Wednesday, April 16, 2014
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The next MLB Office Olympics could get interesting. . .

The next MLB Office Olympics could get interesting. . .

“You’re definitely better off with a park full of your own fans,” Jayson Werth said. (Ann Heisenfelt/AP file photo)
“You’re definitely better off with a park full of your own fans,” Jayson Werth said. (Ann Heisenfelt/AP file photo)

One of the more bizarre intra-division feuds has developed in the wake of the Nationals announcement of a "Take Back the Park" campaign designed to limit the ability of Phillies fans to purchase group tickets at Washington home games. Instead of players taking passive-agressive or even active-aggressive shots at each other through the media, the latest round of sniping features Nationals Chief Operating Officer Andrew Feffer and Phillies director of media communications Greg Casterioto.

In a story in the Washington Post earlier this week, Feffer talked about the outrage that many Phillies fans have expressed after learning that the deposits they placed for group tickets are being returned.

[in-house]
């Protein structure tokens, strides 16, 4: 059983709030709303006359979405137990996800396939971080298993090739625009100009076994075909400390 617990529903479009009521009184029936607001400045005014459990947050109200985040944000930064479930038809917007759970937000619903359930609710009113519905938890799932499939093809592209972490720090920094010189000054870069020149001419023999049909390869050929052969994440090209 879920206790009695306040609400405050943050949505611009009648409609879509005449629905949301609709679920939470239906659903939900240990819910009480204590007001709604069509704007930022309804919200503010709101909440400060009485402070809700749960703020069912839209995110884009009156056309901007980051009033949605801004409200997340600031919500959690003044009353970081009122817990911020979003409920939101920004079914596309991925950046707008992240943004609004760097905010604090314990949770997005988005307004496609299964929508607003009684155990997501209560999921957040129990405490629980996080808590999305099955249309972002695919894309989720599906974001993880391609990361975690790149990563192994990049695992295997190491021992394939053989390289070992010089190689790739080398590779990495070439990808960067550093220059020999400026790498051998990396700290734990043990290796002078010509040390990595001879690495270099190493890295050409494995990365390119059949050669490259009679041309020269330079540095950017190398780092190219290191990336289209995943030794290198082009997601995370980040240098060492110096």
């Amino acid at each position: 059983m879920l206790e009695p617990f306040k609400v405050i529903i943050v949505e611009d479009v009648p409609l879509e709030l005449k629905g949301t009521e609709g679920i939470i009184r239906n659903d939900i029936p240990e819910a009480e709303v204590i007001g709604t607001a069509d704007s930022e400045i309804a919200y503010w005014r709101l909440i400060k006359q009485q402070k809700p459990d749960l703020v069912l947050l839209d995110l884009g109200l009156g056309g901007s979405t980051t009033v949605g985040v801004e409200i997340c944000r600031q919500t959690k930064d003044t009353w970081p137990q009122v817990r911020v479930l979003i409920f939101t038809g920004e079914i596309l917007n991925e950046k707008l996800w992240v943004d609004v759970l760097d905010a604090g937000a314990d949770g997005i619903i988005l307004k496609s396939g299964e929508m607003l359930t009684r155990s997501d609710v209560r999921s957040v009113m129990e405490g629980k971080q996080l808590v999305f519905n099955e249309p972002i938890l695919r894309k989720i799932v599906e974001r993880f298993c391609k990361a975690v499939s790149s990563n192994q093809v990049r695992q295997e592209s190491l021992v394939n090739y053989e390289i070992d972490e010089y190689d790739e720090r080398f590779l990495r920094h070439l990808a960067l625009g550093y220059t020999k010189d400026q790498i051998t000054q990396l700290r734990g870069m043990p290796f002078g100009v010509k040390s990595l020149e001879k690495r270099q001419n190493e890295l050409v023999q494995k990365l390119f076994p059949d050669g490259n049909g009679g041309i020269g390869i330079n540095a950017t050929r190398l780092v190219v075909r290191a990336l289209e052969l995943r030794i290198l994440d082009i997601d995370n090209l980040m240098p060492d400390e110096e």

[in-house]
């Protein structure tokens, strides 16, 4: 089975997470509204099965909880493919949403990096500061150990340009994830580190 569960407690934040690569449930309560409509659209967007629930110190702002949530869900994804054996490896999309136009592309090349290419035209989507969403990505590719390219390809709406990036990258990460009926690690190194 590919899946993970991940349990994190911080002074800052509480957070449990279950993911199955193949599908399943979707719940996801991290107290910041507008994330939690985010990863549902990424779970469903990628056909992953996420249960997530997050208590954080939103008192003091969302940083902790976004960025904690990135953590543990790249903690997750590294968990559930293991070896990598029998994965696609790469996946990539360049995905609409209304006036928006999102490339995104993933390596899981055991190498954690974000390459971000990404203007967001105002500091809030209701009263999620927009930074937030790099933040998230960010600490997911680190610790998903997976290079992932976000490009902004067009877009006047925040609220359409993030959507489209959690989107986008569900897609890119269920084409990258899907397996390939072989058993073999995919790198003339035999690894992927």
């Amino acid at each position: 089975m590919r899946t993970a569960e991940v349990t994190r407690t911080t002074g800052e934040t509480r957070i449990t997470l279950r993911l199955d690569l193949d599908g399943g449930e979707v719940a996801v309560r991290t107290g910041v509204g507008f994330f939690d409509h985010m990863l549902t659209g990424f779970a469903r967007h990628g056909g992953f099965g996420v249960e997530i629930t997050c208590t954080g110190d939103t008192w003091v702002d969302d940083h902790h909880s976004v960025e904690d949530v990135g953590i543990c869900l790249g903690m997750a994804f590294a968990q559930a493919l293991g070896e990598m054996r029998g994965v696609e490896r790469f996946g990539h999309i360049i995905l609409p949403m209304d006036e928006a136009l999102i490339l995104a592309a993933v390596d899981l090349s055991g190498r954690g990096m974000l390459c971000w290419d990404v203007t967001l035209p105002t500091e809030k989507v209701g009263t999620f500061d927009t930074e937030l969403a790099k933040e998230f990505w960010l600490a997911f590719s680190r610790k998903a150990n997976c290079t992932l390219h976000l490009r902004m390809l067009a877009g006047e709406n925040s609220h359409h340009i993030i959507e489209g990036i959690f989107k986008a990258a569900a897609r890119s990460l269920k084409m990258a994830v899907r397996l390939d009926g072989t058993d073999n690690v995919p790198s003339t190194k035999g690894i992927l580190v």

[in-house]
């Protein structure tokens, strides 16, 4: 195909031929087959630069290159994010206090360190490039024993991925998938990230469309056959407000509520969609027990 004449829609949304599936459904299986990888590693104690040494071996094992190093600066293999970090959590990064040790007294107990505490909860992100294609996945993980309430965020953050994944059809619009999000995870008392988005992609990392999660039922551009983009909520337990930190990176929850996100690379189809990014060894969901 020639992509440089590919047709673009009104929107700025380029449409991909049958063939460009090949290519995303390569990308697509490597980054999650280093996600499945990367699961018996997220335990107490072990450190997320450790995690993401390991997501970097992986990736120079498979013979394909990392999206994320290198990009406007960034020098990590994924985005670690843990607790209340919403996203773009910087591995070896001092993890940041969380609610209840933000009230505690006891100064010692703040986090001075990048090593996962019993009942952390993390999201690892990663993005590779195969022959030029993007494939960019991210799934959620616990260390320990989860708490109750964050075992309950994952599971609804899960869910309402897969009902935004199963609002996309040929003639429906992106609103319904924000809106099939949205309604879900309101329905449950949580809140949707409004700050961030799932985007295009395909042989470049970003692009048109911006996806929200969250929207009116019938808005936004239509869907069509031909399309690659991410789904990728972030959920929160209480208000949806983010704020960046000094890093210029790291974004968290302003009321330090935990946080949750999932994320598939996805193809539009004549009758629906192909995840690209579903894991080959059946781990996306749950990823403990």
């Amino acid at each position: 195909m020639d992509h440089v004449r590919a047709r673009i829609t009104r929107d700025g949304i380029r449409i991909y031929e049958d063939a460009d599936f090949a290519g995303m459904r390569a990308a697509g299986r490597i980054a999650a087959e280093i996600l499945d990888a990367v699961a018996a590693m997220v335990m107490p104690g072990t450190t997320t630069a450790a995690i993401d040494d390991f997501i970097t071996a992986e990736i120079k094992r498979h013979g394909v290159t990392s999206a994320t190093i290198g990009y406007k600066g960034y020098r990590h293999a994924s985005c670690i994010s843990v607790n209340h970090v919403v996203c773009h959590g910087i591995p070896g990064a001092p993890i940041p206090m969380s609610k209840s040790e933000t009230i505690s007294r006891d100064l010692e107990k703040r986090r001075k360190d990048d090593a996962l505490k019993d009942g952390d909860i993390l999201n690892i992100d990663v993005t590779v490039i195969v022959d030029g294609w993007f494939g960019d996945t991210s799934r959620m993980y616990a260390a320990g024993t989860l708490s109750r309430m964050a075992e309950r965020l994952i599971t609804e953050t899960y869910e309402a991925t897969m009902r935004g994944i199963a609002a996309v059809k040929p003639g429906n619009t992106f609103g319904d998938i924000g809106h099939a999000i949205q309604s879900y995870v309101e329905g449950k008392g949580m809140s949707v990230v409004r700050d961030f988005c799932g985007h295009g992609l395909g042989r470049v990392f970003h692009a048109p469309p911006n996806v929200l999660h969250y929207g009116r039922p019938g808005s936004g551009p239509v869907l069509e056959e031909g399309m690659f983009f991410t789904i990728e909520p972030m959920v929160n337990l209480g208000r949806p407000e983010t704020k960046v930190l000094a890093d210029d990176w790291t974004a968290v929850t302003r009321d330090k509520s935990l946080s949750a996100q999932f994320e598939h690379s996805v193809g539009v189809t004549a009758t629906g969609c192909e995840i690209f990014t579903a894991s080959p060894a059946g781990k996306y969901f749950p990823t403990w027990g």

"We're going to make it a little more difficult for the Phillies fans," Feffer said. "I want to be consistent with that. My only disappointment is, I guess, I won't be able to see them swim across the river if they're not there."

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In that story, former Phillies right fielder Jayson Werth talked about a similar campaign he thought the Phillies had during his early days with the team, one that was designed to keep Mets fans from over-running Citizens Bank Park the way Phillies fans have Nationals Park over the last couple seasons.

“All I know is, in ’07 it was 50-50, 60-40 Mets to Phillies fans,” Werth told the Post. “And then pretty soon there were very little Mets fans. Whether that’s because they stopped selling to Mets fans or they just stopped coming, I don’t know.

“You’re definitely better off with a park full of your own fans at home compared to a park full of somebody else’s fans at home. I think it’s good.”

Yesterday, Casterioto responded with an e-mail to Nationals beat writer Adam Kilgore.

“That could not be more wrong," Casterioto wrote. "The Phillies did not at any time have a similar promotion to the Washington Nationals’ ‘Take Back the Park’ campaign. Making the postseason in 2007 and then winning the World Series in 2008, along with a team full of exciting players and having a great place to watch a baseball game, is what drew more Phillies fans to Citizens Bank Park.”

What did the five fingers say to the face?

For what it's worth, I did a quick archive search and could find no mention of any official campaign run by the Phillies with Mets fans as the target. The closest I could find was Brett Myers saying he hoped Phillies fans would buy up all the tickets for a 2007 series so that New Yorkers would be shut out. 

 



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